Among the best-known actors in the Twin Cities, Sally Wingert enjoyed a great year on stage, playing five very different women.
Somehow, the subject of retirement had come up in our conversation, and Sally Wingert burst into a big throaty cackle.
“How the hell can I retire?” she asked as she laughed. “My career will retire me fast enough.”
Wingert took a sip of coffee and caught her second wind.
“That’s the miracle of these last 15 months, all this deeply satisfying work that I am getting in middle age,” she said. “I prepare for the worst, and I’m delighted by the best.”
By that standard, the Star Tribune’s Artist of the Year should be overjoyed by a 2013 in which she was constantly working — and at the top of her game.
Wingert has been a fixture on Twin Cities stages for so many years (don’t ask how many) that it seems a bit odd to single out this one. The evidence, though, has piled up.
In “Other Desert Cities,” she played the domineering matron of a well-connected Reagan Republican family. Wingert doesn’t pick favorites (“It’s like choosing a favorite child”), but she was clearly satisfied with her work as a character whose icy emotional stability is shattered. In “Tribes,” she played a different kind of mother, one struggling for space and expression as she holds together a fractious family. “Primrose Path” and “Pride and Prejudice” were iconic extremes — the daffy harridan and the severe noblewoman.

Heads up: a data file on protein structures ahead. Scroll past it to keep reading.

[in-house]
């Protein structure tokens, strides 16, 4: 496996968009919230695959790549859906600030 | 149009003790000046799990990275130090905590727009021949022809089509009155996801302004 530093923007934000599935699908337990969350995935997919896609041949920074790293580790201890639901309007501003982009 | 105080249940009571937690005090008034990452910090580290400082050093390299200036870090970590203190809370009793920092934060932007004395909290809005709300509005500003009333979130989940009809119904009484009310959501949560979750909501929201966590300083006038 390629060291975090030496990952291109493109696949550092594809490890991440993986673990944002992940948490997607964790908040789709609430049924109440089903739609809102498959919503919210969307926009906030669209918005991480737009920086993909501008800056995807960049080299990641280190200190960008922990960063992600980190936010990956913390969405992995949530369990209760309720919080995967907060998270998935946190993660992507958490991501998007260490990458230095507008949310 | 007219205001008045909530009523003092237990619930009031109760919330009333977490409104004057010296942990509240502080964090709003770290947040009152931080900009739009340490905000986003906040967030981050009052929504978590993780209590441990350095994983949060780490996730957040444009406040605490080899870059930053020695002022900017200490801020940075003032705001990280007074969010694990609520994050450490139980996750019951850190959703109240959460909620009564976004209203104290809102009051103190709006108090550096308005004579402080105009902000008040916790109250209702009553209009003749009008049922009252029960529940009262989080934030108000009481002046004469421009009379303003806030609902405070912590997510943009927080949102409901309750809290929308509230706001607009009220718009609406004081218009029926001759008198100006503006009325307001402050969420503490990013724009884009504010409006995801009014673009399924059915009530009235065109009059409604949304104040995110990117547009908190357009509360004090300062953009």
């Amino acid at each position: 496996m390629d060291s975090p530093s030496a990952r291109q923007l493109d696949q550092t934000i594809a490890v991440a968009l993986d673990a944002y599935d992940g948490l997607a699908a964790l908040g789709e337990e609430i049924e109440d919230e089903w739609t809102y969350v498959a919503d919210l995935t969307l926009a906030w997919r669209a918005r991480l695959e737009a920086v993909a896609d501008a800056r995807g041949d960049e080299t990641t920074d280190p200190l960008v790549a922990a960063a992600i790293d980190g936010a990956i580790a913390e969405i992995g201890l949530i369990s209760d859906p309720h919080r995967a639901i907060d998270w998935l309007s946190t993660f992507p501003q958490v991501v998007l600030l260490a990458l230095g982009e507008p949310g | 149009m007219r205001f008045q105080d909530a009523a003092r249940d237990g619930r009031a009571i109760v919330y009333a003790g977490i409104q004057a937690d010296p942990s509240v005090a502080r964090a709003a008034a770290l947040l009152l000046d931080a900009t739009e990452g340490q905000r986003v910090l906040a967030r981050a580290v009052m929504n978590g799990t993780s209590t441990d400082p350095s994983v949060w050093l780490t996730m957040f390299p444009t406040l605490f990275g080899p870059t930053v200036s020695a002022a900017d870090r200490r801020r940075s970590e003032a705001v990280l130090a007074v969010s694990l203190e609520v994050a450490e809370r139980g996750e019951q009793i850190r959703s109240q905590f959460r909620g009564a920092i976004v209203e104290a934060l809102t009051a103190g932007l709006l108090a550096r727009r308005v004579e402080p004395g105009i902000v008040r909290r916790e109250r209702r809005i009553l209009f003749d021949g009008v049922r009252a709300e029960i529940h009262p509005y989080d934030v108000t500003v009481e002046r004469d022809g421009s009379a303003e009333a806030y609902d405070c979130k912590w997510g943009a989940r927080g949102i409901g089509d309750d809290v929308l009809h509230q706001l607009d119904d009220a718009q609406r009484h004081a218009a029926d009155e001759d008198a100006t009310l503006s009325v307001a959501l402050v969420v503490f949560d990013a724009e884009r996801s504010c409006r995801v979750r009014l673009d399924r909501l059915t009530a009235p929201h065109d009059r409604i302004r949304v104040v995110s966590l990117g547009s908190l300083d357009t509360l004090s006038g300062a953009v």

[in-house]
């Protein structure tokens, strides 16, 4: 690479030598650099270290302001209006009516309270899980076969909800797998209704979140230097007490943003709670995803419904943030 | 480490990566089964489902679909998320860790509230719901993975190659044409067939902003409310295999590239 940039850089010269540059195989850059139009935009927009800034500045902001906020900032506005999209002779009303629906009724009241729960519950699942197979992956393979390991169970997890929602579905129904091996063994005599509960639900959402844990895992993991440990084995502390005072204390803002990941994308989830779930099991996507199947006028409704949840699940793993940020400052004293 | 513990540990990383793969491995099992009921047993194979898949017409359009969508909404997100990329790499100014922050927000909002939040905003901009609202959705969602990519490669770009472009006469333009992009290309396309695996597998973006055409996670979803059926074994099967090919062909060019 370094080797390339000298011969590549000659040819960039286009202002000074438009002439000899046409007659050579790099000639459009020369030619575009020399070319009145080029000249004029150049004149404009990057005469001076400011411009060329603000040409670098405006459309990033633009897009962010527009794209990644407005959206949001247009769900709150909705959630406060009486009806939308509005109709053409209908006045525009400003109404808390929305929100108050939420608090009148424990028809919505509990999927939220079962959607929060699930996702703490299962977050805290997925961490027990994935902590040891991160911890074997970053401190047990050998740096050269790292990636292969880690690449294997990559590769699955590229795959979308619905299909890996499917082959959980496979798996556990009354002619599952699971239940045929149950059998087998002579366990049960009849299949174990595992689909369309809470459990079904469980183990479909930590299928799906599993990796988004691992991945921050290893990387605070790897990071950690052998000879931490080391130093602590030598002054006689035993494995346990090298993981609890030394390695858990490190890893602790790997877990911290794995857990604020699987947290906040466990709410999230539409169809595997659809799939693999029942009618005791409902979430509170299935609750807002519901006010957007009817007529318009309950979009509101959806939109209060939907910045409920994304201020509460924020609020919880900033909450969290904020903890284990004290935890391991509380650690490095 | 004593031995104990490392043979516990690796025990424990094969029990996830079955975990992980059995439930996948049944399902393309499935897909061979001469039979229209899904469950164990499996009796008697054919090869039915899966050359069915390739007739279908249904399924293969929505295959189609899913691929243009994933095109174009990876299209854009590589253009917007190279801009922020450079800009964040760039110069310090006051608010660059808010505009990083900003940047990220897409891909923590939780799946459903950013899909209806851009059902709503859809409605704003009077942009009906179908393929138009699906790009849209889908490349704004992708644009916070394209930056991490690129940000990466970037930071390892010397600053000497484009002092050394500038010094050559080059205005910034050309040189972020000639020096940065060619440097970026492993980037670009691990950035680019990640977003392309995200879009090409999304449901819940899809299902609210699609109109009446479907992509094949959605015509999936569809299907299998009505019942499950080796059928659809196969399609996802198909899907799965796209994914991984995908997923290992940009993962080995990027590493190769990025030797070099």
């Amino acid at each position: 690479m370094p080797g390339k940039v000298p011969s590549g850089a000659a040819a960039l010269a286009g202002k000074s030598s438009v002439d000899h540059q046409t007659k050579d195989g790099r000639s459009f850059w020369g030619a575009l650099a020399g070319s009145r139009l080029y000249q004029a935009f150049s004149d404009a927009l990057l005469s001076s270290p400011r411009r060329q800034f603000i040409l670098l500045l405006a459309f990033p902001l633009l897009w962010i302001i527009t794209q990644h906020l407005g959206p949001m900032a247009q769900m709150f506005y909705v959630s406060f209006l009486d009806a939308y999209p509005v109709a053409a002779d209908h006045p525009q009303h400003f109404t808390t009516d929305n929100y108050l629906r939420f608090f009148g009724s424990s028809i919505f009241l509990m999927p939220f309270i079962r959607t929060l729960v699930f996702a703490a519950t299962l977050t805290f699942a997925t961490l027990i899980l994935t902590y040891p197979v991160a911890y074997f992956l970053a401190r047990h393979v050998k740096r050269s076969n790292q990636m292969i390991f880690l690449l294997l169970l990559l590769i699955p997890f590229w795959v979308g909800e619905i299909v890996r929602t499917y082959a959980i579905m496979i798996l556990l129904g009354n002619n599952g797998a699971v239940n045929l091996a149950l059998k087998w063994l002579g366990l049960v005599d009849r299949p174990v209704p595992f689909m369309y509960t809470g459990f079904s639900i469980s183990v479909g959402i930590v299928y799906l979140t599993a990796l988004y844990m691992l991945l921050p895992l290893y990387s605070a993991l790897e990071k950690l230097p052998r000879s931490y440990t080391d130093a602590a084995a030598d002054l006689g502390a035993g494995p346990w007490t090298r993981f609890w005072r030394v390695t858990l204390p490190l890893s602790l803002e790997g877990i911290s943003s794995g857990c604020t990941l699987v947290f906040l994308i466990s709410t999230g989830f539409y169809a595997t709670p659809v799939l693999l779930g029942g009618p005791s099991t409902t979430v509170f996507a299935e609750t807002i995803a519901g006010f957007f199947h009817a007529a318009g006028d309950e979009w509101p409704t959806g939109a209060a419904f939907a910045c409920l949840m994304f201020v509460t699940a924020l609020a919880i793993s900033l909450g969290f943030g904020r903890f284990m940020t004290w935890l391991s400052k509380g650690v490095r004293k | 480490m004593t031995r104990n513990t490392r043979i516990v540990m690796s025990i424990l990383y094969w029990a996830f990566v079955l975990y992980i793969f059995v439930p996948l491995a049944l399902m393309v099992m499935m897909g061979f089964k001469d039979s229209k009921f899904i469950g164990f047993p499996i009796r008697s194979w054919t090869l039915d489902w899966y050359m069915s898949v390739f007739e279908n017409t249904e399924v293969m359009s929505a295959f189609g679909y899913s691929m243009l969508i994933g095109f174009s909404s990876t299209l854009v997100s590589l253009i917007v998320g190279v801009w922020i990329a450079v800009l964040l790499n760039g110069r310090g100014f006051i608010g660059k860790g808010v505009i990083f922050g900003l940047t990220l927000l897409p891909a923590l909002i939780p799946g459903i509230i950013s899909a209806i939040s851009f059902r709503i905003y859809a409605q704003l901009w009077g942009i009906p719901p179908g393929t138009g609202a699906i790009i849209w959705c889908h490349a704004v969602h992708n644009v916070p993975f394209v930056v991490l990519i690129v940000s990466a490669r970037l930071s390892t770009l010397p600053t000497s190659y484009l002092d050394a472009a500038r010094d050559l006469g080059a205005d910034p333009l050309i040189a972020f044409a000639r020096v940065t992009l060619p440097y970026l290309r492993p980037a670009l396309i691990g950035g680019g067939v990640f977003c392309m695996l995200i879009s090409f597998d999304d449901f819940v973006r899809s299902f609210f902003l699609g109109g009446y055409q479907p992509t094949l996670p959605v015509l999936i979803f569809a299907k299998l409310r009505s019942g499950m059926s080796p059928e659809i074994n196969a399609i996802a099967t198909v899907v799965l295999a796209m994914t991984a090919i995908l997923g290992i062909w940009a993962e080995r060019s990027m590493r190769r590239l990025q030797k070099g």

“She has that rare ability to cover all the bases,” said Guthrie director Joe Dowling.
At year’s end, Wingert slipped away from the Guthrie stages to inhabit an everywoman at the center of “The Receptionist” for Dark & Stormy Productions. Rather than playing for 650 or 1,100 people each night, she worked crowds of 60 — and had a gas performing a role scaled to very human proportions.
And she wanted it noted for the record that she understudied two roles in the Guthrie’s “A Christmas Carol” and is rehearsing the role of Fräulein Schneider in “Cabaret,” which opens Jan. 18.
“It takes a lot of head space for these characters to live with me,” she said.
Interested in what makes people tick
In order to get Sally Wingert to talk about her theater work, you must first go through, in order: your family, your work, your anxieties, her family, her anxieties and the latest theater gossip — all off the record, on the QT and very hush-hush.
Michelle Hensley, artistic director of Ten Thousand Things, chuckles knowingly when asked about Wingert’s habit of turning an interview on its head. It’s not a matter of deflecting attention but an honest inquiry.
“She’s curious about how human beings and relationships work,” Hensley said. “That fierce curiosity is really an asset as an actor.”
Peter Rothstein, who directed Wingert in “Other Desert Cities,” said she has the capacity in conversation “to make you feel like you’re the most important person on the planet.”
Rothstein, who is directing “Cabaret,” said this trait in Wingert brings a generous presence in rehearsal.